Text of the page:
With the damage caused by pepper weevil in 2016 and 2017 still fresh our minds, growers are on alert for the first signs of this pest in their crop. However, there are other pests that can be easily confused with pepper weevil. Most recently, pepper maggot has been found in a Kent County location.
Pepper maggot and pepper weevil have many similarities. Both lay their eggs in young peppers leaving a small dimple with a brown plug (Figure 1) and both have small white larva that feed on the inside of the fruit. However, there are some key differences that can help you determine whether you have pepper weevil or pepper maggot. When looking at the damage inside of the fruit, pepper maggot tends to create tunnels in the pepper walls and placenta (the part that holds the seeds), while pepper weevil feeds mostly on the outside of the placenta (Figure 2). Pepper maggot is straight, tapered (thicker on one end), has two small reddish dots on the thicker end and can be up to 12mm long (Figure 3). Pepper weevil is more C-shaped, has a yellow-light brown head capsule and has a maximum size of 6mm (Figure 3). Pepper maggot is generally a minor pest and does not require control, while pepper weevil can devastate a crop and the detection of just one adult or larva warrants the use of registered insecticides.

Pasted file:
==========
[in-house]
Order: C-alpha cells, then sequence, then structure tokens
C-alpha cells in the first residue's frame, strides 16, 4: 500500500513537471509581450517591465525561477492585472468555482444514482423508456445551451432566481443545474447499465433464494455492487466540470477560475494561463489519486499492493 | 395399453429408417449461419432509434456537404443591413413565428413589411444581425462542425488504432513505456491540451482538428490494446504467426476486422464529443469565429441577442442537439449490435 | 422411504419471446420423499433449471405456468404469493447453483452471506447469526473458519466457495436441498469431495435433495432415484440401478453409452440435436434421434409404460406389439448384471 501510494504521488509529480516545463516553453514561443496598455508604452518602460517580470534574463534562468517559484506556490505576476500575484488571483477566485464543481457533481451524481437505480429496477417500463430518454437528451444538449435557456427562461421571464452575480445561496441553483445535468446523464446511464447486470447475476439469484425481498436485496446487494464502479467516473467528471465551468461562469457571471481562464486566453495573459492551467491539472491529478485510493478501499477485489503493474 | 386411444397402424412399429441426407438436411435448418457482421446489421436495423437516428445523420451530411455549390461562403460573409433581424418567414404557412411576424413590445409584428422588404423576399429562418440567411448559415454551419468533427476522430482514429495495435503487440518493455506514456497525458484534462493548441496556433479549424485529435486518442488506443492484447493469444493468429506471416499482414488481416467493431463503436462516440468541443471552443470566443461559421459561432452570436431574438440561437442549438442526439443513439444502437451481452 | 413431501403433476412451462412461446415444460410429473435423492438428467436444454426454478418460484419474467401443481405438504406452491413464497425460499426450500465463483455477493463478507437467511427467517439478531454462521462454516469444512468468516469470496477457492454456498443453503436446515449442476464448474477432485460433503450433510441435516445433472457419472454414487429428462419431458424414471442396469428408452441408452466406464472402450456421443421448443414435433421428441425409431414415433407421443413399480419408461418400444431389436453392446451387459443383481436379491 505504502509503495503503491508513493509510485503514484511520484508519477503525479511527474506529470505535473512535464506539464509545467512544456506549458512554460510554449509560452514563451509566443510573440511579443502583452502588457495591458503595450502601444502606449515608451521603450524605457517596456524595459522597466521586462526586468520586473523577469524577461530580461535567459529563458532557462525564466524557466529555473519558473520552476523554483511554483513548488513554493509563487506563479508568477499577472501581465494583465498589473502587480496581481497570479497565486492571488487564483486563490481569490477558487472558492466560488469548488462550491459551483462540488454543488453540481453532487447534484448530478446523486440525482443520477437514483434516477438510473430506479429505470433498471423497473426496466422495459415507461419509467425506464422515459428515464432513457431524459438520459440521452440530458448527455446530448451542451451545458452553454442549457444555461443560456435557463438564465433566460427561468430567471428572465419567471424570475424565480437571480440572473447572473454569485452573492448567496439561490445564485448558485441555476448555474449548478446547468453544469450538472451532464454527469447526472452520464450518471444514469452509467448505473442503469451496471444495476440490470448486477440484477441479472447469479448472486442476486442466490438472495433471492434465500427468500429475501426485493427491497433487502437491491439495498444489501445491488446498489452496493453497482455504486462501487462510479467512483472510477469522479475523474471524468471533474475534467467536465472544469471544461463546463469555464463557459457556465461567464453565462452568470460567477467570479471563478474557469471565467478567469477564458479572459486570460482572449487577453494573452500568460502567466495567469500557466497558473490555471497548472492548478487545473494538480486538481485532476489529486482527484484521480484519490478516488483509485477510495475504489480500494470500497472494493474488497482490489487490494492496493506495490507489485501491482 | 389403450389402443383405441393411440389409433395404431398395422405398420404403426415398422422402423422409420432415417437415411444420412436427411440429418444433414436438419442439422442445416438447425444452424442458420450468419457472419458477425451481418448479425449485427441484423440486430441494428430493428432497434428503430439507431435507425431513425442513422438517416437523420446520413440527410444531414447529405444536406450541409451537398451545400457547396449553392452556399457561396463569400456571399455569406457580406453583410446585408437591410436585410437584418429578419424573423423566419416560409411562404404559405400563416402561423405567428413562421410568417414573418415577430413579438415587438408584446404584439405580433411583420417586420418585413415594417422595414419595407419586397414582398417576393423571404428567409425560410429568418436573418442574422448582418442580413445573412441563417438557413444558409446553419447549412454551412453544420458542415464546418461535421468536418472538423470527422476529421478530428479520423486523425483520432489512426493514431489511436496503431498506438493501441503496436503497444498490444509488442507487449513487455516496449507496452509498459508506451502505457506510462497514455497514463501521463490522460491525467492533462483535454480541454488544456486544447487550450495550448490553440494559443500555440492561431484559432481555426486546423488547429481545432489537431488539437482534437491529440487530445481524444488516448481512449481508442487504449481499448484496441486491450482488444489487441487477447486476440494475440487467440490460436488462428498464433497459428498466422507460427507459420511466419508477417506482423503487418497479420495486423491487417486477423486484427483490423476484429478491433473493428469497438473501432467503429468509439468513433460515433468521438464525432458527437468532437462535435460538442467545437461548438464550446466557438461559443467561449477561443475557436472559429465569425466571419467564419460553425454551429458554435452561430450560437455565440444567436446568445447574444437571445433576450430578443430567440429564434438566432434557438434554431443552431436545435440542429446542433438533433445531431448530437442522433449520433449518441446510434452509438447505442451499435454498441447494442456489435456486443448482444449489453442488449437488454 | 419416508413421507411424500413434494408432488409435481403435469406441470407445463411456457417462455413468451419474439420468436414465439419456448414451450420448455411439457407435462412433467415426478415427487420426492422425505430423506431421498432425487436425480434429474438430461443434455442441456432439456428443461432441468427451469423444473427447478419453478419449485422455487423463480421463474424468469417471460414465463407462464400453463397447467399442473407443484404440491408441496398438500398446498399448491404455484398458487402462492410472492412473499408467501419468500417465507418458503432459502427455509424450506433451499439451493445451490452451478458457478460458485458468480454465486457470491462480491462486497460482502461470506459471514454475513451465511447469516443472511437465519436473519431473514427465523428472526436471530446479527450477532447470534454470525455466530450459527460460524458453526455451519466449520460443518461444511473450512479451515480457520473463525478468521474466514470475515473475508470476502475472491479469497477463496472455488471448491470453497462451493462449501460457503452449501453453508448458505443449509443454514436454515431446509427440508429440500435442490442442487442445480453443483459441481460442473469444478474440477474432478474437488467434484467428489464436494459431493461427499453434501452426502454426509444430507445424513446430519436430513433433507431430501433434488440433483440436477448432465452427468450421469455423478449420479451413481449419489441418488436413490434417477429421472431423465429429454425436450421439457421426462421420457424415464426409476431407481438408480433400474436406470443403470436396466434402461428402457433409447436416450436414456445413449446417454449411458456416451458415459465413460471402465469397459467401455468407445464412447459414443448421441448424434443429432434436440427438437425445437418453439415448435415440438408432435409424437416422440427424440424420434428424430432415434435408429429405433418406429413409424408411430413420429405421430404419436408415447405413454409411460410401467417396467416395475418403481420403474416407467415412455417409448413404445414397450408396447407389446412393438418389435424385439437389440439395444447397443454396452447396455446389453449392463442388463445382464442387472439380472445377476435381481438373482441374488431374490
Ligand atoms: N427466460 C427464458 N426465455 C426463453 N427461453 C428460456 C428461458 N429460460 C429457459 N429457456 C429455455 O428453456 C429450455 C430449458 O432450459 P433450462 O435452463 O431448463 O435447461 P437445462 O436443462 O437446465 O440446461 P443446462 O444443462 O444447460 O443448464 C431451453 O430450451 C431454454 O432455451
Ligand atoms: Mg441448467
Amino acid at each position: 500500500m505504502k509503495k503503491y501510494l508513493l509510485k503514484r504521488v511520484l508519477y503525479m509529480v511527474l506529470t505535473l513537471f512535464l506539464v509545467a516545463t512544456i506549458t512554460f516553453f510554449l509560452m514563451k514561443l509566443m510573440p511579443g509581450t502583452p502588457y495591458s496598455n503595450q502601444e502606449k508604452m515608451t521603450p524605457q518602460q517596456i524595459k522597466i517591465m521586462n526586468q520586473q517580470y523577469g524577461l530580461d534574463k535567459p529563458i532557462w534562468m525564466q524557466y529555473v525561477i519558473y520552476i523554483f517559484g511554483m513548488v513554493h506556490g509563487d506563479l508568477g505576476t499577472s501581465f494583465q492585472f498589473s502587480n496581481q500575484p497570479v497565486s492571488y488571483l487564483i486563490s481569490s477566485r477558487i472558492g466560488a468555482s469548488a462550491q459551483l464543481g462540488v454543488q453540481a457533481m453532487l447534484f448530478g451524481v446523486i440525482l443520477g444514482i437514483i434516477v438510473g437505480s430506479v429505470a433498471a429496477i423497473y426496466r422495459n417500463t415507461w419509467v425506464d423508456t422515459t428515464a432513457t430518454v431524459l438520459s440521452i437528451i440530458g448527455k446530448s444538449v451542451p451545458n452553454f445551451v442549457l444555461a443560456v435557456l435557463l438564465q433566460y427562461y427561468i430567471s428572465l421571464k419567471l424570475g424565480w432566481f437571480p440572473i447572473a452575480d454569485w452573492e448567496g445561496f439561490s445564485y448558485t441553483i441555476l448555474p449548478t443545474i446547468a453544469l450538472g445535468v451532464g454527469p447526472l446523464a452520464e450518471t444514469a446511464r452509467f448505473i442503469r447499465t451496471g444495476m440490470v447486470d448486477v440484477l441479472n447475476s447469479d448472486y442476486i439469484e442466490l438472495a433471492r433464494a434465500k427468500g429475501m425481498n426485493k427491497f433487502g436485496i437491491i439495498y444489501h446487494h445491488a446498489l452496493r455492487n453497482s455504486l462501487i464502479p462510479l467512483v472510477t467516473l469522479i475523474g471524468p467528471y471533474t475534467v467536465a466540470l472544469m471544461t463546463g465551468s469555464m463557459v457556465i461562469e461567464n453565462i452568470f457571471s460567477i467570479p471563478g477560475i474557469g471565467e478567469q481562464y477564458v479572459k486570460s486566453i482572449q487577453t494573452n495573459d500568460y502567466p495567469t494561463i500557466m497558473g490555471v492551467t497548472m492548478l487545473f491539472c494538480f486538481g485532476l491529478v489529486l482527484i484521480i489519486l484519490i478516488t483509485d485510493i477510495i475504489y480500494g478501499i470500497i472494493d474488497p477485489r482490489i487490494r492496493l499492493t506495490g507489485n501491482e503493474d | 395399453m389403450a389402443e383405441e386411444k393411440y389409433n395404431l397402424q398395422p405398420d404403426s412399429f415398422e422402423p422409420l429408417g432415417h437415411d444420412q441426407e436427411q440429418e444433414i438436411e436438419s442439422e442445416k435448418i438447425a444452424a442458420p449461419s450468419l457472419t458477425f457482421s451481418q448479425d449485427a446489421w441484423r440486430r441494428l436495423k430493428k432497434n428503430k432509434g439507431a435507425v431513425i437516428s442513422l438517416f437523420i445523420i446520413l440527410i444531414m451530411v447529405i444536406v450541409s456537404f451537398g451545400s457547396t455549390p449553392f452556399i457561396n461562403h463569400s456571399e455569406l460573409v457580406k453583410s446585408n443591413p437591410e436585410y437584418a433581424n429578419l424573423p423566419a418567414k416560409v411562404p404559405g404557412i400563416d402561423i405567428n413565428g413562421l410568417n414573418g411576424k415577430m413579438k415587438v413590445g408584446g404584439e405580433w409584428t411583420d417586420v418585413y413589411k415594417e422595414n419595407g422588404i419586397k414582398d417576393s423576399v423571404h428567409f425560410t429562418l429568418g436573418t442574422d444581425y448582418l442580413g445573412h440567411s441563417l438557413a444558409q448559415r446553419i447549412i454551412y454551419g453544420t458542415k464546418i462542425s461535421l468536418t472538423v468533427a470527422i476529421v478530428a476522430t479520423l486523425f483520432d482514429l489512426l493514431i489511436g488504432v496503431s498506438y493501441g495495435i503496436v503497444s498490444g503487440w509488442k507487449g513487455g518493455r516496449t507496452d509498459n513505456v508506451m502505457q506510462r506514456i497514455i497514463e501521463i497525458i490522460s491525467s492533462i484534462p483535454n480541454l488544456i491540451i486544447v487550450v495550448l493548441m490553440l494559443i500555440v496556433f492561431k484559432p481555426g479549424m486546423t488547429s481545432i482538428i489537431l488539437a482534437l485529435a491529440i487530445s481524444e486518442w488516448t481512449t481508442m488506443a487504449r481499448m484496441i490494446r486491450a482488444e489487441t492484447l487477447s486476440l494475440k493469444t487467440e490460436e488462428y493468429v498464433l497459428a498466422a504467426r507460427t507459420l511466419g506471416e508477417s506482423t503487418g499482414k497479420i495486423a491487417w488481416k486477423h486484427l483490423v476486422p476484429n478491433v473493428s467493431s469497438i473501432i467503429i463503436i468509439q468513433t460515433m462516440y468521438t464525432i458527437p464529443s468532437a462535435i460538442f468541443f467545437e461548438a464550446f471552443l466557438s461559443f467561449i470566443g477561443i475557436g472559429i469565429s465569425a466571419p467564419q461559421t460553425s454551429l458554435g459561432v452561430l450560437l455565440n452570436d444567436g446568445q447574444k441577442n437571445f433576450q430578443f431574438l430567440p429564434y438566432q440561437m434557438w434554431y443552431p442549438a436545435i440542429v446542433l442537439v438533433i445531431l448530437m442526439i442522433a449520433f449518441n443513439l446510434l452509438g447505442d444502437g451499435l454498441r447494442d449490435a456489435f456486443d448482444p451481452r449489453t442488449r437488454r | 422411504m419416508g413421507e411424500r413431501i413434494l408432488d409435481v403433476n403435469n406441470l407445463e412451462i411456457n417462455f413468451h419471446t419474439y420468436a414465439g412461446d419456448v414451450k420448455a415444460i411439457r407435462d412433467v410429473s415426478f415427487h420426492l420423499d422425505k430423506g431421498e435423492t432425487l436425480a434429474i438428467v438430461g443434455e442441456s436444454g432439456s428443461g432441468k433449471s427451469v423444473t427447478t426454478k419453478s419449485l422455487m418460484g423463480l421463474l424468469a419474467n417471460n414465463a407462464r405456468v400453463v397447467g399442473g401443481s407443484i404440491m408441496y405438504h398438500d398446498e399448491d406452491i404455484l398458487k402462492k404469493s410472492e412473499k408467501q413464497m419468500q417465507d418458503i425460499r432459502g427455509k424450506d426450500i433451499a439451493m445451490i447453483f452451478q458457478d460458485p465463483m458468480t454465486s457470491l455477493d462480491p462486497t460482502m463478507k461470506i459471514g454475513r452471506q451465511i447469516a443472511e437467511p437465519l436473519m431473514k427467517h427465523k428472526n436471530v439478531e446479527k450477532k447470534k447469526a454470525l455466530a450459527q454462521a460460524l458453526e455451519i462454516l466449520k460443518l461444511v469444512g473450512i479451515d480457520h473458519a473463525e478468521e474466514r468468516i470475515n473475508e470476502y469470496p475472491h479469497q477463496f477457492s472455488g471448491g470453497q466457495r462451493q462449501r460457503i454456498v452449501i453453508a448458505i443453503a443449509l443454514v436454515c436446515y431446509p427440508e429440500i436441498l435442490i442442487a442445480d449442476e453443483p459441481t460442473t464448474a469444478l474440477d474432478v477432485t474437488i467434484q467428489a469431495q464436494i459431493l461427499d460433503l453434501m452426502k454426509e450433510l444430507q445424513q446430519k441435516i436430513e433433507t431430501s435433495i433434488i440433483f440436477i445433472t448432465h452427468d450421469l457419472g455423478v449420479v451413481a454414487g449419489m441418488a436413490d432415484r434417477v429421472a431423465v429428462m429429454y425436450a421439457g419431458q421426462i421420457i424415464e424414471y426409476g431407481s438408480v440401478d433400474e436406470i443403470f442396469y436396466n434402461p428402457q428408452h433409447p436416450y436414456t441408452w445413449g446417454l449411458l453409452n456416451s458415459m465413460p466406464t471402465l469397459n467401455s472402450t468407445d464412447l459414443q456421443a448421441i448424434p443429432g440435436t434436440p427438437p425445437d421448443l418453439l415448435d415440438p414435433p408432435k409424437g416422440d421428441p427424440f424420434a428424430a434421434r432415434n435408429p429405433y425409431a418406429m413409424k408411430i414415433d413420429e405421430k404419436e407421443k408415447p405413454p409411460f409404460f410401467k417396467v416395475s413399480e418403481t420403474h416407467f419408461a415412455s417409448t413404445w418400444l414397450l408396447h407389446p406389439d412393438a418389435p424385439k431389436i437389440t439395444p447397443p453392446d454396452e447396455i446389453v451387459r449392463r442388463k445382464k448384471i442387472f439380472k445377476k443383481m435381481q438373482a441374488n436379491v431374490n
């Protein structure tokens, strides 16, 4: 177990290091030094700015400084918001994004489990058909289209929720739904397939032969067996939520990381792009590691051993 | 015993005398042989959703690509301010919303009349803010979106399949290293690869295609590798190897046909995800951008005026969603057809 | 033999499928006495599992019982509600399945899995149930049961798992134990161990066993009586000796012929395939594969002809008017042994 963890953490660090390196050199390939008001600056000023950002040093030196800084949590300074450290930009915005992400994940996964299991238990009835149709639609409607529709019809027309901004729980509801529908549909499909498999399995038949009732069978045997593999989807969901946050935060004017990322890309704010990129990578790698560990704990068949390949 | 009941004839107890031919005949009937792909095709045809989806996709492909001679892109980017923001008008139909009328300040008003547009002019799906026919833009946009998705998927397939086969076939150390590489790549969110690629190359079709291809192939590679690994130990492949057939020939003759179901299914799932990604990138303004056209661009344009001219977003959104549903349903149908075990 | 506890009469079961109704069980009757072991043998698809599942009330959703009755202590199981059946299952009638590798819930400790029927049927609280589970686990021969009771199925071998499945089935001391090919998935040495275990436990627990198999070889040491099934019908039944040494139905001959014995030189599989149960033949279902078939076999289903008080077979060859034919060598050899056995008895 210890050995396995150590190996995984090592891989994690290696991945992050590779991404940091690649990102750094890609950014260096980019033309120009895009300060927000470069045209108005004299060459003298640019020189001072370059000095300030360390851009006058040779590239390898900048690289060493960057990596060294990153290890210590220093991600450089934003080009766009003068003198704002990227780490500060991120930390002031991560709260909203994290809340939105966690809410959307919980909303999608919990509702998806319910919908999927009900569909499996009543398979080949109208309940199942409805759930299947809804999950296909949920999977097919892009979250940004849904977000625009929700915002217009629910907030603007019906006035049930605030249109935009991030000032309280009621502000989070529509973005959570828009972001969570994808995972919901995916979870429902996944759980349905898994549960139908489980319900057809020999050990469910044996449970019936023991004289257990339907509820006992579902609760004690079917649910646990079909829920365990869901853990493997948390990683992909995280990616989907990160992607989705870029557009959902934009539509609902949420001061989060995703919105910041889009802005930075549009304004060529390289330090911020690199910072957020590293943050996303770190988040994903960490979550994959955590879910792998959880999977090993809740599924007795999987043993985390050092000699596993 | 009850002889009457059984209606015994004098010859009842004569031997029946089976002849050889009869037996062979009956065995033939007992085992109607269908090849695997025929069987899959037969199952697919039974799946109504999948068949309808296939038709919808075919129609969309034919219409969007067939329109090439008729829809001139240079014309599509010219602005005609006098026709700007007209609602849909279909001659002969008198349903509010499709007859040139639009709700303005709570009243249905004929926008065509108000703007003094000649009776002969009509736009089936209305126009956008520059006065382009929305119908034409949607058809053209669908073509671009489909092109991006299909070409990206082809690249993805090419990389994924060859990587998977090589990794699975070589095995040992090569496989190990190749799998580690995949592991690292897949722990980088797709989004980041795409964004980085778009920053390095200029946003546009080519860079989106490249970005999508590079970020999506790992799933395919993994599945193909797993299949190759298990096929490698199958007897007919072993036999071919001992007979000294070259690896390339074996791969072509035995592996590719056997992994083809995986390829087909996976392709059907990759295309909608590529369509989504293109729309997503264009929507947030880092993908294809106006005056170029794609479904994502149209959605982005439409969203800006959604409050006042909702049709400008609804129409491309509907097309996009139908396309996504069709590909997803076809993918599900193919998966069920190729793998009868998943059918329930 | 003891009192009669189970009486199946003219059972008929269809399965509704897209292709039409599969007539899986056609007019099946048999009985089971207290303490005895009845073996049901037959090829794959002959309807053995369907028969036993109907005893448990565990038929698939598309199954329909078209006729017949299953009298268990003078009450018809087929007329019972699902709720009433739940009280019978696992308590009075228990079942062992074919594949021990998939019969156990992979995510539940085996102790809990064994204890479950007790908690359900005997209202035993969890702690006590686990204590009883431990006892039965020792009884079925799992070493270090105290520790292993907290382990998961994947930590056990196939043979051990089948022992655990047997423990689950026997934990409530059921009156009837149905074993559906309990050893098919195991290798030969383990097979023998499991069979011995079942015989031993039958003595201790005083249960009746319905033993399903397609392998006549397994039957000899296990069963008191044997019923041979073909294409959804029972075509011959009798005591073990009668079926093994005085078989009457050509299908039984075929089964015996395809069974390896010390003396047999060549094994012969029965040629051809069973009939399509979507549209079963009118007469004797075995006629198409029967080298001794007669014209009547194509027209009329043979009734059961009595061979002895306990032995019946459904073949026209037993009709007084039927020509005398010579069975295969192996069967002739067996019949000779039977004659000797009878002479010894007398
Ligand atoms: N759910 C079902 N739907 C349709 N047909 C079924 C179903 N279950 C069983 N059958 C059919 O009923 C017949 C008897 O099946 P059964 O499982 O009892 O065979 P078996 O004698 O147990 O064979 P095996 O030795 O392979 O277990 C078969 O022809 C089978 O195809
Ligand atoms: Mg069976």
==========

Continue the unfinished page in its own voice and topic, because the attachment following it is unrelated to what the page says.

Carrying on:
Pepper weevil is a community pest that can cause a great deal of damage if it is not detected and treated early. If you suspect that you have pepper weevil, please contact me at firstname.lastname@example.org or at 519-674-1699. Your details will remain confidential.
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